This seems to be quite a business strategy in Sarawak where peace and security reign to a certain extent.
I have travelled a bit in Asia and apparently small mobile stalls set up temporarily along a stretch of road manned by one single hawker seem to be a safe and fairly lucrative business operation. Short working hours. Easy stall to set up. Special seasonal product and a young man who has the patience to wait for passersby to chance upon him.
What is interesting here is the young man has good conversational skill which impressed me and we bought his sweet corn within a few minutes . We Sarawakians are a trusting lot. But then most of the time sweet corn do come as almost perfect and full cobs in Sarawak. It was choose - cash and carry in just a few minutes....
The purchase transaction went like this...just a few words of Bahasa Malaysia....Actually you don't need many words to go shopping in Sarawak......Here are some BM words for you to use.....
Ini Baru/segar semua!
This enterprising young man hangs his bundles of sweet corn for the hatch of his vehicle. He stays in the car when no one approaches him and he does not have to wave down potential buyers.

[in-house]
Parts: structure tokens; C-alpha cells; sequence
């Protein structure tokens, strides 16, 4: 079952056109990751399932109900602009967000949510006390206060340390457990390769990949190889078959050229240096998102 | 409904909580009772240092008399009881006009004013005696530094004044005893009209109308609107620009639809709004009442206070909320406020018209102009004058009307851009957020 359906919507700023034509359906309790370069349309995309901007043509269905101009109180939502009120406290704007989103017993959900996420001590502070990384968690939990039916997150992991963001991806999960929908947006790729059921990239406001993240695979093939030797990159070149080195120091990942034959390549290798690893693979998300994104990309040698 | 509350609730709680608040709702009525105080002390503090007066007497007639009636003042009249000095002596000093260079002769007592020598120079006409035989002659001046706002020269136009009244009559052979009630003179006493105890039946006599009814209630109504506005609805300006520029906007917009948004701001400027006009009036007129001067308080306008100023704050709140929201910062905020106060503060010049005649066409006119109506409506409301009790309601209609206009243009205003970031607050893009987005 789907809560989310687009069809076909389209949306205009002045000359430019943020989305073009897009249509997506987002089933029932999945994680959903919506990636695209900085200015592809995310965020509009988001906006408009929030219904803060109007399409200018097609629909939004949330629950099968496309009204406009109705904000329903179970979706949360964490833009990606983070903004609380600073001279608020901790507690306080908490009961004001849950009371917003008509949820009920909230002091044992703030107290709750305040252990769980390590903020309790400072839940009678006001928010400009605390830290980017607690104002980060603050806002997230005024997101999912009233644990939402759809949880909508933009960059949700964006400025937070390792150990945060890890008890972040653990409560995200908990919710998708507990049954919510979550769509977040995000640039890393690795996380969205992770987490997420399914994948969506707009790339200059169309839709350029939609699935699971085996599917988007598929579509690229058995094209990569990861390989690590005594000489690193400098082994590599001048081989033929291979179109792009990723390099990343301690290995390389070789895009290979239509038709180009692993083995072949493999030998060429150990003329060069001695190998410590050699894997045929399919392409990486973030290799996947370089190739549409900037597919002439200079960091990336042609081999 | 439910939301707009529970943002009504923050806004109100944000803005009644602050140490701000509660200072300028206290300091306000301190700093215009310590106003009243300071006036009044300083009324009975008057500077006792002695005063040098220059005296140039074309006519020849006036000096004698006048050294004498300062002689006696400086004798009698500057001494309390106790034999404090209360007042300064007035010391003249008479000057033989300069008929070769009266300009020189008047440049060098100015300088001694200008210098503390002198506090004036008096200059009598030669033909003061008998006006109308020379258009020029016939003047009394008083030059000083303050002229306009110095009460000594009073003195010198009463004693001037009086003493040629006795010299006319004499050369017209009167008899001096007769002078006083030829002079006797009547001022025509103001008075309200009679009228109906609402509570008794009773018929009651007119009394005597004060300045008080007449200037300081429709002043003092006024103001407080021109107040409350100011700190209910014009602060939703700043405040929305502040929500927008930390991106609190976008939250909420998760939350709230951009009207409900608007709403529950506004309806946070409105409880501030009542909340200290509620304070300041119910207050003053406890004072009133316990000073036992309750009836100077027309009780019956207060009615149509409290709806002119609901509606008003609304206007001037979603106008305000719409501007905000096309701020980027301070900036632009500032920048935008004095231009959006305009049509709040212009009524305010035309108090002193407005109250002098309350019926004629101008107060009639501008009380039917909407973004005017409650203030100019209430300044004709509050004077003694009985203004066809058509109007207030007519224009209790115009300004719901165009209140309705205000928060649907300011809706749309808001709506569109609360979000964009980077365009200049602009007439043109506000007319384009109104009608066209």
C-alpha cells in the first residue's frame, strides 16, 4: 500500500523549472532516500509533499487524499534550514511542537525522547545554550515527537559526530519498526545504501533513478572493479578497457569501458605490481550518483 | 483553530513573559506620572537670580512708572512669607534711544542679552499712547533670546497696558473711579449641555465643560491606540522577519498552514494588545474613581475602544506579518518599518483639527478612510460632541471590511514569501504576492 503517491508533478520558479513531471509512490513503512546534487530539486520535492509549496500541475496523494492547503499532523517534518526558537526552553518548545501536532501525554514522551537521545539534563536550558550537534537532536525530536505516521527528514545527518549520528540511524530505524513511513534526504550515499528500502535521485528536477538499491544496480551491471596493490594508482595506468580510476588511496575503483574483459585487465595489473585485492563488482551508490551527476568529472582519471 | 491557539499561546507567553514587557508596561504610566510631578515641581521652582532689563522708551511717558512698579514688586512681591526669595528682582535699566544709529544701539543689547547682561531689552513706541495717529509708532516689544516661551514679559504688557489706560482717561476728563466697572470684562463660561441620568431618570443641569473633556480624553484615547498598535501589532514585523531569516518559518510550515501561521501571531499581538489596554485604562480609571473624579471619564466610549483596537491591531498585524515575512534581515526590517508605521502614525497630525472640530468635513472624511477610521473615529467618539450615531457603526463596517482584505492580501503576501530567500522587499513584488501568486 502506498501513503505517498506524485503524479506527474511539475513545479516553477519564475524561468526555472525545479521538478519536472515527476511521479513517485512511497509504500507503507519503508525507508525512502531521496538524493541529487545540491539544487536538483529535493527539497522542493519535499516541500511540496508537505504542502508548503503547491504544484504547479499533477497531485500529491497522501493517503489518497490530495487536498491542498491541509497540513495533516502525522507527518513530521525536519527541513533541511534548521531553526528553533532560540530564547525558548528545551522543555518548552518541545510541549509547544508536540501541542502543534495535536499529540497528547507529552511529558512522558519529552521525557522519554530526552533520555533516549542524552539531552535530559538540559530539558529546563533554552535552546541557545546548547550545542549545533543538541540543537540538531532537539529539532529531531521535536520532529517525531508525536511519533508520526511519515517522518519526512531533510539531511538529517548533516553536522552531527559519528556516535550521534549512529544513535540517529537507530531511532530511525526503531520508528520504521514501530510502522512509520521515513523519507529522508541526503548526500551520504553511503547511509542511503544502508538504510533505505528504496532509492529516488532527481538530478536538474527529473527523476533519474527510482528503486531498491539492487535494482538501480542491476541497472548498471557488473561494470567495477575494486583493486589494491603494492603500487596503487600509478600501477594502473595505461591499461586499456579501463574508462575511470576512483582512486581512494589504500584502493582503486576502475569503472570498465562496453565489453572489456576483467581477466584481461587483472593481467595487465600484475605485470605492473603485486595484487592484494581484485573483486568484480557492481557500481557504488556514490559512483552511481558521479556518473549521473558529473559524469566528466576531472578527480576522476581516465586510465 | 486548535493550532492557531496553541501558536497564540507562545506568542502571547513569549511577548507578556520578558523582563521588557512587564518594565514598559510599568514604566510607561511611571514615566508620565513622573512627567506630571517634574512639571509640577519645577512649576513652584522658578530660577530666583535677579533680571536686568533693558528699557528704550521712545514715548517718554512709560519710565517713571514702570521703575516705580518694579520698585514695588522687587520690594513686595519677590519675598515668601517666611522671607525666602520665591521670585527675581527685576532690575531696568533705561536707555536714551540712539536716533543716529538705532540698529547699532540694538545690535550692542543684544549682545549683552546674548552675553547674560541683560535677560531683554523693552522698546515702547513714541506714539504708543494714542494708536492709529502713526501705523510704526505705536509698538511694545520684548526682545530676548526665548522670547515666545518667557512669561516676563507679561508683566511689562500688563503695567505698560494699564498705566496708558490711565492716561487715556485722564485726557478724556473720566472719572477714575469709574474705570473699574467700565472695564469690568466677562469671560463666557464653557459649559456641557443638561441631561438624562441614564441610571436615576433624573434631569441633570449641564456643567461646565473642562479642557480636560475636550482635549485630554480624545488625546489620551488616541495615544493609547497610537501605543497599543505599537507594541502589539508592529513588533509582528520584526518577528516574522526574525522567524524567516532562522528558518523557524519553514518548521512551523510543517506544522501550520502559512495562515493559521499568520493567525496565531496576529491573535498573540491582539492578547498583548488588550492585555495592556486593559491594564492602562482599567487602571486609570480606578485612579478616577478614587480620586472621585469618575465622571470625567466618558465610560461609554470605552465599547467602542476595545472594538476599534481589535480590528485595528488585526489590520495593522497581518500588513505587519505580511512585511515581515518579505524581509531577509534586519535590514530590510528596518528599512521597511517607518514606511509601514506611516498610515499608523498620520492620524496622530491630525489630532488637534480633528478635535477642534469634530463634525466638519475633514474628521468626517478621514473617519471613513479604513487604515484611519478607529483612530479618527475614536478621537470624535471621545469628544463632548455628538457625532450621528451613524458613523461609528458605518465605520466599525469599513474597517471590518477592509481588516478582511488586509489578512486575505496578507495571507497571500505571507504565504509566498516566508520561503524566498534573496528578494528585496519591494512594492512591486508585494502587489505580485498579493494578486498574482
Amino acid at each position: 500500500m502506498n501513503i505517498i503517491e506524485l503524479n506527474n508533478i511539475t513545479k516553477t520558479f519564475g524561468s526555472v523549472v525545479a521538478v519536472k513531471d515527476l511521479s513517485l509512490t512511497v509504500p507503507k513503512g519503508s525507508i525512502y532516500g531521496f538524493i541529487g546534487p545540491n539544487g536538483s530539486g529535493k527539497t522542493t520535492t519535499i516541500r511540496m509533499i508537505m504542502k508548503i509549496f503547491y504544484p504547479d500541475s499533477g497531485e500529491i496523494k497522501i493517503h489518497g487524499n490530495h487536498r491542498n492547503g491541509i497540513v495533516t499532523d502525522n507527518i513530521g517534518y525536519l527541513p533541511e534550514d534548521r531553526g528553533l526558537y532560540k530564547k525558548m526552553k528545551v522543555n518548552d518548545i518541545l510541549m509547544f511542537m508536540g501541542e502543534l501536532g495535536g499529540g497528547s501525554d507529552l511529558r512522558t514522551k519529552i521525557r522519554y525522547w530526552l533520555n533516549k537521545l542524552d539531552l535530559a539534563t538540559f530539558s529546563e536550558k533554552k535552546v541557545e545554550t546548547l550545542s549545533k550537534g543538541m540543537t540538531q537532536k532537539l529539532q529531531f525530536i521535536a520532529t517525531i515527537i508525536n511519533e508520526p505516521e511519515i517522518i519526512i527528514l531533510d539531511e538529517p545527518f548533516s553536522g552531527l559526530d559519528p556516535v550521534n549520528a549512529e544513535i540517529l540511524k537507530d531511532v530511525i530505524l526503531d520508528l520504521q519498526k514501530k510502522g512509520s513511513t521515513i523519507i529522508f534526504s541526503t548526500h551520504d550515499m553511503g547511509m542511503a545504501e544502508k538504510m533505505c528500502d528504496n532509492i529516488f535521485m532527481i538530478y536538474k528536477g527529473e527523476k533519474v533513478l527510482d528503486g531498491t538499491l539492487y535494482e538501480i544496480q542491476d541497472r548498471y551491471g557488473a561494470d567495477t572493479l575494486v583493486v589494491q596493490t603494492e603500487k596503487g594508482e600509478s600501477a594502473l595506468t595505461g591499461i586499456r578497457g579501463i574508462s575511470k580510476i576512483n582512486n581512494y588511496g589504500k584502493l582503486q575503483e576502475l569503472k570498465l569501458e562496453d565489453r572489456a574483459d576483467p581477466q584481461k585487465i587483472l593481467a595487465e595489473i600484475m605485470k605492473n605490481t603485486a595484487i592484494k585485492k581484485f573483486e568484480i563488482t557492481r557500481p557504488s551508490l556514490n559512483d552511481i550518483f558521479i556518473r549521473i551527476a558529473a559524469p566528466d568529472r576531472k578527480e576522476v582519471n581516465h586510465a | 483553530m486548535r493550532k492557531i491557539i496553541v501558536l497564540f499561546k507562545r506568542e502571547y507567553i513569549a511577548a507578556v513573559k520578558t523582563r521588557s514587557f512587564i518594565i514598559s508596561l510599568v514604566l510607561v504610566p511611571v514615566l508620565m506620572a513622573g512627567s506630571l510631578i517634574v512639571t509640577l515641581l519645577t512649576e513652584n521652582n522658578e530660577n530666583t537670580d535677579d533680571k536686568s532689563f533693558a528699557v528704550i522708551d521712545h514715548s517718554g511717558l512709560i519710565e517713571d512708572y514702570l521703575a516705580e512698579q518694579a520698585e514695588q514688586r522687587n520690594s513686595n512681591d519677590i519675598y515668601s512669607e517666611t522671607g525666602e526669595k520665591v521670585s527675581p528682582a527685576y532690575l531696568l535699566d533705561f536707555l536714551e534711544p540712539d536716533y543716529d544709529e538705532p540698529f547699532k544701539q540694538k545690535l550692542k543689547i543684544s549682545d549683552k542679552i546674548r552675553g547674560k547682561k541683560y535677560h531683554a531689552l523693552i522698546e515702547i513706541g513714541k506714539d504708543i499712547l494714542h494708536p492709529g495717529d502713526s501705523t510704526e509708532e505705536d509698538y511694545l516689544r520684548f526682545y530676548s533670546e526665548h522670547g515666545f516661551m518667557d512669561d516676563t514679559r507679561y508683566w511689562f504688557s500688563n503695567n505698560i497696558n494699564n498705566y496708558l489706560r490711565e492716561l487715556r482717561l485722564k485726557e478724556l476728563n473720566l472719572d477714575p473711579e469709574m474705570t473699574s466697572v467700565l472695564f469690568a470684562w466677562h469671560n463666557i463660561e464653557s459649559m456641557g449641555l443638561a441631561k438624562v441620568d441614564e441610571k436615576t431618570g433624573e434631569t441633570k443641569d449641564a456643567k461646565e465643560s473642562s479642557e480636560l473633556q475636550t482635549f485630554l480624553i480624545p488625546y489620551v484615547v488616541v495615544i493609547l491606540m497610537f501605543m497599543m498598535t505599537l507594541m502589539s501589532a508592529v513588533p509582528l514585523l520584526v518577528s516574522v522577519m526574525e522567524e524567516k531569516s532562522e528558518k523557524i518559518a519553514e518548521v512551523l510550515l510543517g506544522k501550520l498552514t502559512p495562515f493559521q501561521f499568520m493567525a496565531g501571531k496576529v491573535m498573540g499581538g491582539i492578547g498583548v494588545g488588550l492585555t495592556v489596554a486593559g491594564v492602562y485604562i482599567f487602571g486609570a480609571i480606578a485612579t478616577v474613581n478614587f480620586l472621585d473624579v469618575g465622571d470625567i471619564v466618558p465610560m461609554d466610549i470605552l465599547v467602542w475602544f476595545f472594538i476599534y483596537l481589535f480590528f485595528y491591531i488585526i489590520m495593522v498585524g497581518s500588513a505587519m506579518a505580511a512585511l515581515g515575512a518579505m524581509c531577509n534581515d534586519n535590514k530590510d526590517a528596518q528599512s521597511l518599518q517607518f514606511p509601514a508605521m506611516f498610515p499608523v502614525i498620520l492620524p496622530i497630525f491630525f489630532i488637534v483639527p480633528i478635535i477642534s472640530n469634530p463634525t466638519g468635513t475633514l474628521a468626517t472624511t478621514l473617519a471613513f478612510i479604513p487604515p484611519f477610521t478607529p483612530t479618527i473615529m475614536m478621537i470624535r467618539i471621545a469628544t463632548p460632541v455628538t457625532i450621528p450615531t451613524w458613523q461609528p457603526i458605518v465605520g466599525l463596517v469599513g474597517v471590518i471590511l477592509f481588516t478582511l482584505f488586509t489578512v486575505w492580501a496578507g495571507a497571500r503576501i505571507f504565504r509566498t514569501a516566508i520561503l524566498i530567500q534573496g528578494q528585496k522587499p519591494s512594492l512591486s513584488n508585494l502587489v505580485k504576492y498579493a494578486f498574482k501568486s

He even brings a steel stand (probably fashioned from some scaffolding materials to hang his fresh corn for sale. Cars passing on the left side of the road stopped to buy at about ten or eleven in the morning.
He easily has about 40 bundles and that makes his morning's gross income to be about RM120 for about 4 hours work!! Pretty good. And who says money does not grow on trees?
That evening we found the jagung marvellously sweet and tantalising. Not a single cob was spoilt. I like honest sellers like this and say a prayer for his future success. He does not need to set up an after sales complaint bureau!!
However the next day when we wanted to buy again his "store" moved somewhere else...perhaps to seek a better and speedier market!! (We laughed amongst ourselves...because the day before the young man did not say...See you again tomorrow!! So may be that's the reason....)
I wonder if we would ever come across him and buy more sweet corn from him.
(Sweet corn in Sarawak is of the American variety and most of the seeds come in tins from the US...sometimes in the markets you can get seeds from the farmer-vendors and these seeds are wrapped nicely in transparent plastic bags. There are quite a number of varieties of local corn in Sarawak. Hence when you buy corn you may come across different types. Not all are sweet. We also have an unusual variety of white corn or milk corn..)